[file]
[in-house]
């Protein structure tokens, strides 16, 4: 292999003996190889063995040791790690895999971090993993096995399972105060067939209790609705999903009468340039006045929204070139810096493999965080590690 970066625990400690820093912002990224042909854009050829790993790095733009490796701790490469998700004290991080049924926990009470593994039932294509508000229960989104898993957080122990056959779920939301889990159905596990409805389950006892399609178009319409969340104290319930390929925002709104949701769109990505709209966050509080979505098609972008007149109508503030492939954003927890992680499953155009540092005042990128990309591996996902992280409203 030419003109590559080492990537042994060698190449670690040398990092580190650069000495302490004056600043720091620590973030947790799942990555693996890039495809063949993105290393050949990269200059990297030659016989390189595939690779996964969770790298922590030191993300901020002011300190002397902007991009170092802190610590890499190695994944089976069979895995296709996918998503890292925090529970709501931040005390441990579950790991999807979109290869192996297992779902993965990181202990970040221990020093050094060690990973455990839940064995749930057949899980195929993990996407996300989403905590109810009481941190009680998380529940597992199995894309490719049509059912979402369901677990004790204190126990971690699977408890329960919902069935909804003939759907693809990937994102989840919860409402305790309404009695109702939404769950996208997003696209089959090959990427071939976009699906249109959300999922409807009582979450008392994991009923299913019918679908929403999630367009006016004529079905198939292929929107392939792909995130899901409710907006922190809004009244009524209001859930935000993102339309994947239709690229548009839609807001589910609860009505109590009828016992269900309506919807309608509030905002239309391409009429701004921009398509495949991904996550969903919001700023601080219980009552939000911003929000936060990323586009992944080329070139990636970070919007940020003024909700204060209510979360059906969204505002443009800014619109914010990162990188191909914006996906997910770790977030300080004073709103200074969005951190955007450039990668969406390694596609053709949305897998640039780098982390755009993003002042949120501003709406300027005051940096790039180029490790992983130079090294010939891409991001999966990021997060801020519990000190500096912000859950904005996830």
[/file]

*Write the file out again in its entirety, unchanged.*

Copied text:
[in-house]
């Protein structure tokens, strides 16, 4: 292999003996190889063995040791790690895999971090993993096995399972105060067939209790609705999903009468340039006045929204070139810096493999965080590690 970066625990400690820093912002990224042909854009050829790993790095733009490796701790490469998700004290991080049924926990009470593994039932294509508000229960989104898993957080122990056959779920939301889990159905596990409805389950006892399609178009319409969340104290319930390929925002709104949701769109990505709209966050509080979505098609972008007149109508503030492939954003927890992680499953155009540092005042990128990309591996996902992280409203 030419003109590559080492990537042994060698190449670690040398990092580190650069000495302490004056600043720091620590973030947790799942990555693996890039495809063949993105290393050949990269200059990297030659016989390189595939690779996964969770790298922590030191993300901020002011300190002397902007991009170092802190610590890499190695994944089976069979895995296709996918998503890292925090529970709501931040005390441990579950790991999807979109290869192996297992779902993965990181202990970040221990020093050094060690990973455990839940064995749930057949899980195929993990996407996300989403905590109810009481941190009680998380529940597992199995894309490719049509059912979402369901677990004790204190126990971690699977408890329960919902069935909804003939759907693809990937994102989840919860409402305790309404009695109702939404769950996208997003696209089959090959990427071939976009699906249109959300999922409807009582979450008392994991009923299913019918679908929403999630367009006016004529079905198939292929929107392939792909995130899901409710907006922190809004009244009524209001859930935000993102339309994947239709690229548009839609807001589910609860009505109590009828016992269900309506919807309608509030905002239309391409009429701004921009398509495949991904996550969903919001700023601080219980009552939000911003929000936060990323586009992944080329070139990636970070919007940020003024909700204060209510979360059906969204505002443009800014619109914010990162990188191909914006996906997910770790977030300080004073709103200074969005951190955007450039990668969406390694596609053709949305897998640039780098982390755009993003002042949120501003709406300027005051940096790039180029490790992983130079090294010939891409991001999966990021997060801020519990000190500096912000859950904005996830």